A glance at the RSC's booking website shows plenty of spare seats, calling into question the claim of "success".

What is clear from the article is that the RSC remains in denial over its archaic attitudes towards the Chinese. The issue of representation and exclusion of east Asians in Western culture is a serious one that the British East Asian Artists (BEAA) hoped the RSC's artistic director, Gregory Doran, was taking on board. However, to blame the angry response from so many on one "Britain-based Chinese actor" when there were 11 signatories to the BEAA's statement on the subject and widespread support beyond that, is most telling. The implication through juxtaposition that any of us in the BEAA called Doran a "racist" is mischievous.

We are British of Chinese heritage, not outsiders. And yet publicly funded organisations such as the RSC refuse us roles without a "Chinese connection" while white actors can play Chinese princesses and emperors as if white is the universal default for humanity. Our exclusion from our own culture is a situation we wish to see rectified. We look forward to the day the RSC and Gregory Doran abandon their entrenched position and treat us as equals.

Jennifer Lim, for British East Asian Artists, London


Devise policies to tackle ageing society

The government must address the problems associated with an ageing population in Hong Kong.

There will be many negative consequences of this trend. Officials will have to allocate more resources to help the growing elderly population, such as welfare payments and enhanced medical care.

This will leave it with less money to help young people. Having sufficient funds for all the city's needs may prove difficult for future administrations as the labour force shrinks in size. This would reduce levels of economic growth and could, in the long term, lead to recession.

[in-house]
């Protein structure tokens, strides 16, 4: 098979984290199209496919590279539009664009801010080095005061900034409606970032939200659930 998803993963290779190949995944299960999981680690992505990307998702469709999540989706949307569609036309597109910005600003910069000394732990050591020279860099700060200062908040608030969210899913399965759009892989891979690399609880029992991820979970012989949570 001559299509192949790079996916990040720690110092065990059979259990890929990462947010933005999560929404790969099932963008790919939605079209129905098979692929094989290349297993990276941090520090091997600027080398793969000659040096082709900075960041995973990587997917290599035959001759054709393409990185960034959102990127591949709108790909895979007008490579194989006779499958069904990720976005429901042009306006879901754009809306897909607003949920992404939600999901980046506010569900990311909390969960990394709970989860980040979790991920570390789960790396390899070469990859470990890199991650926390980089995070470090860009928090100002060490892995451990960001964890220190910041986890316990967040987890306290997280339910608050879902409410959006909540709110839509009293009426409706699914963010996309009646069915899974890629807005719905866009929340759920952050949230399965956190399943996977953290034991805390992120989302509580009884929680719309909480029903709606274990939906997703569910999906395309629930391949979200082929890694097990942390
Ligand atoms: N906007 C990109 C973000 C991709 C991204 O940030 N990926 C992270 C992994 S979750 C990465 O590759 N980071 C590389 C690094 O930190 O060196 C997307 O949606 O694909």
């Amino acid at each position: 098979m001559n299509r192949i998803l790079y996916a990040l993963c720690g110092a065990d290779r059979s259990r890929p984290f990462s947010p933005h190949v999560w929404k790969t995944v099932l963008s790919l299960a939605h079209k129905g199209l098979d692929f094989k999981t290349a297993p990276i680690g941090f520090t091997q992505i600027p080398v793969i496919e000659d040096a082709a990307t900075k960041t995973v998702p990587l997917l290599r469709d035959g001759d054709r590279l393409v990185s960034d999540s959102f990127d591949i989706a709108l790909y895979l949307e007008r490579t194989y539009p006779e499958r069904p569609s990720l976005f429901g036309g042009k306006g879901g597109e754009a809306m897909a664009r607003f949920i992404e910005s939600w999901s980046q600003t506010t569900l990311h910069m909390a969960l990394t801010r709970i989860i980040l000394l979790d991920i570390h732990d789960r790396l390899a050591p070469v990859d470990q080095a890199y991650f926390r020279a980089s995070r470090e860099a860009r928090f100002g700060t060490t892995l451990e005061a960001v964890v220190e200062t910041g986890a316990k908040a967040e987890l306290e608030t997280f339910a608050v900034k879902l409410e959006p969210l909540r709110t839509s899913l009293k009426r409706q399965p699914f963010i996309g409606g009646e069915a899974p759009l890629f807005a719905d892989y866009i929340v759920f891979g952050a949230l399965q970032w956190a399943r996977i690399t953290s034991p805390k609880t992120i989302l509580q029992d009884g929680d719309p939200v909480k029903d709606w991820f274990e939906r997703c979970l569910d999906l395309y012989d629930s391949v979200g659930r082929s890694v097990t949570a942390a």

Officials must devise policies that will tackle the problems I have described and they must do so as soon as possible.

Katie Choi Yuen-kiu, Tseung Kwan O


Parents could help to curb obesity

The problem of obesity and the effect it is having on children is escalating. We are seeing more obese children in Hong Kong.

It is clear that it is now time for the government to deal with it.

Childhood obesity is a problem that has not received the attention it deserves.

There is a common but dangerous misperception that an extra few pounds at a younger age does no harm.

Some parents even find chubby children more adorable and are quite happy to see their waistlines grow more than they should. But the worrying truth is that obesity can lead to life-threatening conditions like diabetes and heart disease and intervention at an early stage is important.

The statistic of one in five children being obese is not surprising in an affluent city like like Hong Kong.

A fast-food culture and a sedentary lifestyle have added to the problem.

Children are more likely to be involved in private tutorial classes and computer games than sports or other outdoor activities.

It is time that the government took action to deal with this ongoing problem.

For example, it should promote nutritious diets in schools as one way of helping children to stay fit.

However, the battle against obesity will not be complete without engaging parents at home.

They have direct responsibility for nurturing healthy eating habits and family lifestyles.

The problem has to be tackled through a community-wide effort driven by clear goals, sound policies and determination. Also, the government should promote a health campaign. Schools need to implement healthy eating policies for their pupils.

I think with the adoption of the right policies from all relevant parties this increase in childhood obesity can be reversed.

Angela Ng, Tsuen Wan


Data fraud an age-old problem

Given recent revelations about faked census data it is worth noting this is not a new phenomenon.

Lord Stamp, president of the Royal Statistical Society in the early 20th century, noted the government was keen on "amassing them".

He said, "They collect them, add them, raise them to the nth power, take the cube root and prepare wonderful diagrams. But you must never forget that every one of these figures comes in the first instance from the chowky dar [Indian village watchman], who just puts down what he damn pleases". Plus ca change.

David Ollerearnshaw, Yuen Long